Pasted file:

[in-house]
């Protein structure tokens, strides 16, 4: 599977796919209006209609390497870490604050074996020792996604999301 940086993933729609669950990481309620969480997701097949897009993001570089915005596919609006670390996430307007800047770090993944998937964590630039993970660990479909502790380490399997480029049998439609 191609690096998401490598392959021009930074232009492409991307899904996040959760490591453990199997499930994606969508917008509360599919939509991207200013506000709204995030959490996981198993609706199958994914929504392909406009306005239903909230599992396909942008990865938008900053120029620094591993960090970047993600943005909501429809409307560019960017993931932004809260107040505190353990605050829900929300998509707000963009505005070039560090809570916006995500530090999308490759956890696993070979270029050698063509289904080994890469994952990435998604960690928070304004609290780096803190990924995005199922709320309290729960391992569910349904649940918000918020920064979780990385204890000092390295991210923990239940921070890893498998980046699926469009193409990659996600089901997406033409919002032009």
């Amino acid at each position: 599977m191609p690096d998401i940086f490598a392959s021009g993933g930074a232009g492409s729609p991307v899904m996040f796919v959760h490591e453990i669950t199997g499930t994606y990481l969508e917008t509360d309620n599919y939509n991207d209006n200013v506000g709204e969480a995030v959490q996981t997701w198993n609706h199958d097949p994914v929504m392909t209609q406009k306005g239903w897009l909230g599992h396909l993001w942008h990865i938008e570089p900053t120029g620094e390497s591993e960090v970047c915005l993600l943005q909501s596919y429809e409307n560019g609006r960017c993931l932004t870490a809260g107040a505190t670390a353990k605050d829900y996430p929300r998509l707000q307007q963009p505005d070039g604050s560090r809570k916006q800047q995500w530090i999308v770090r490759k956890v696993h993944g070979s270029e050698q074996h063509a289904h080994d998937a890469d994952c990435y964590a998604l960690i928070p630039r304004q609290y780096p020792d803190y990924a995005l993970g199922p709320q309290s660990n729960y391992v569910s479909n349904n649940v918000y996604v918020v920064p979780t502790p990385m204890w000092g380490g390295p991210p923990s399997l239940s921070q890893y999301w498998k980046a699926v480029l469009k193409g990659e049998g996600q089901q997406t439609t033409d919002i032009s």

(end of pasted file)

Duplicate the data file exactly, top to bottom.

[in-house]
């Protein structure tokens, strides 16, 4: 599977796919209006209609390497870490604050074996020792996604999301 940086993933729609669950990481309620969480997701097949897009993001570089915005596919609006670390996430307007800047770090993944998937964590630039993970660990479909502790380490399997480029049998439609 191609690096998401490598392959021009930074232009492409991307899904996040959760490591453990199997499930994606969508917008509360599919939509991207200013506000709204995030959490996981198993609706199958994914929504392909406009306005239903909230599992396909942008990865938008900053120029620094591993960090970047993600943005909501429809409307560019960017993931932004809260107040505190353990605050829900929300998509707000963009505005070039560090809570916006995500530090999308490759956890696993070979270029050698063509289904080994890469994952990435998604960690928070304004609290780096803190990924995005199922709320309290729960391992569910349904649940918000918020920064979780990385204890000092390295991210923990239940921070890893498998980046699926469009193409990659996600089901997406033409919002032009």
């Amino acid at each position: 599977m191609p690096d998401i940086f490598a392959s021009g993933g930074a232009g492409s729609p991307v899904m996040f796919v959760h490591e453990i669950t199997g499930t994606y990481l969508e917008t509360d309620n599919y939509n991207d209006n200013v506000g709204e969480a995030v959490q996981t997701w198993n609706h199958d097949p994914v929504m392909t209609q406009k306005g239903w897009l909230g599992h396909l993001w942008h990865i938008e570089p900053t120029g620094e390497s591993e960090v970047c915005l993600l943005q909501s596919y429809e409307n560019g609006r960017c993931l932004t870490a809260g107040a505190t670390a353990k605050d829900y996430p929300r998509l707000q307007q963009p505005d070039g604050s560090r809570k916006q800047q995500w530090i999308v770090r490759k956890v696993h993944g070979s270029e050698q074996h063509a289904h080994d998937a890469d994952c990435y964590a998604l960690i928070p630039r304004q609290y780096p020792d803190y990924a995005l993970g199922p709320q309290s660990n729960y391992v569910s479909n349904n649940v918000y996604v918020v920064p979780t502790p990385m204890w000092g380490g390295p991210p923990s399997l239940s921070q890893y999301w498998k980046a699926v480029l469009k193409g990659e049998g996600q089901q997406t439609t033409d919002i032009s």